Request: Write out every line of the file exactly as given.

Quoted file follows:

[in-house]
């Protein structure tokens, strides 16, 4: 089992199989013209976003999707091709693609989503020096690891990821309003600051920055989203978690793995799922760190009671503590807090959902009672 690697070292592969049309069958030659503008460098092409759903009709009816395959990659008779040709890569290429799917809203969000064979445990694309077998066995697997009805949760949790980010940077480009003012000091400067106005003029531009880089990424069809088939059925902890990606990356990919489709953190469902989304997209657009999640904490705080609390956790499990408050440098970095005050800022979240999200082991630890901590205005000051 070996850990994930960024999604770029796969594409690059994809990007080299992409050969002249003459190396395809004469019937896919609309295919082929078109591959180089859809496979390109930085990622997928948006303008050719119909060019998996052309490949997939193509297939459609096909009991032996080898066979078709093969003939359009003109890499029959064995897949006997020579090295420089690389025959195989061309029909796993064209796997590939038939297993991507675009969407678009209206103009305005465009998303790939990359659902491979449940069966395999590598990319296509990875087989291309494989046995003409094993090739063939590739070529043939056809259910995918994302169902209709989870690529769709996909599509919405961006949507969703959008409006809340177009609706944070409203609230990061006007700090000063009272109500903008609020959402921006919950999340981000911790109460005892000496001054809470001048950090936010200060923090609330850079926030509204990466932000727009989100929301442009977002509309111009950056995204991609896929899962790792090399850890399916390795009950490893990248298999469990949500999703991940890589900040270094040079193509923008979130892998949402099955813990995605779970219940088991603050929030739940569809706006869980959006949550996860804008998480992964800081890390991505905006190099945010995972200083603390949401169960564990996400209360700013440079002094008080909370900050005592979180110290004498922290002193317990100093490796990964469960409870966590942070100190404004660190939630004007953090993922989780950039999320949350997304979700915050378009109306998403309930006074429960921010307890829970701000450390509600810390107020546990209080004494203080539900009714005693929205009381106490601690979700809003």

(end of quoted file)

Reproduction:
[in-house]
């Protein structure tokens, strides 16, 4: 089992199989013209976003999707091709693609989503020096690891990821309003600051920055989203978690793995799922760190009671503590807090959902009672 690697070292592969049309069958030659503008460098092409759903009709009816395959990659008779040709890569290429799917809203969000064979445990694309077998066995697997009805949760949790980010940077480009003012000091400067106005003029531009880089990424069809088939059925902890990606990356990919489709953190469902989304997209657009999640904490705080609390956790499990408050440098970095005050800022979240999200082991630890901590205005000051 070996850990994930960024999604770029796969594409690059994809990007080299992409050969002249003459190396395809004469019937896919609309295919082929078109591959180089859809496979390109930085990622997928948006303008050719119909060019998996052309490949997939193509297939459609096909009991032996080898066979078709093969003939359009003109890499029959064995897949006997020579090295420089690389025959195989061309029909796993064209796997590939038939297993991507675009969407678009209206103009305005465009998303790939990359659902491979449940069966395999590598990319296509990875087989291309494989046995003409094993090739063939590739070529043939056809259910995918994302169902209709989870690529769709996909599509919405961006949507969703959008409006809340177009609706944070409203609230990061006007700090000063009272109500903008609020959402921006919950999340981000911790109460005892000496001054809470001048950090936010200060923090609330850079926030509204990466932000727009989100929301442009977002509309111009950056995204991609896929899962790792090399850890399916390795009950490893990248298999469990949500999703991940890589900040270094040079193509923008979130892998949402099955813990995605779970219940088991603050929030739940569809706006869980959006949550996860804008998480992964800081890390991505905006190099945010995972200083603390949401169960564990996400209360700013440079002094008080909370900050005592979180110290004498922290002193317990100093490796990964469960409870966590942070100190404004660190939630004007953090993922989780950039999320949350997304979700915050378009109306998403309930006074429960921010307890829970701000450390509600810390107020546990209080004494203080539900009714005693929205009381106490601690979700809003």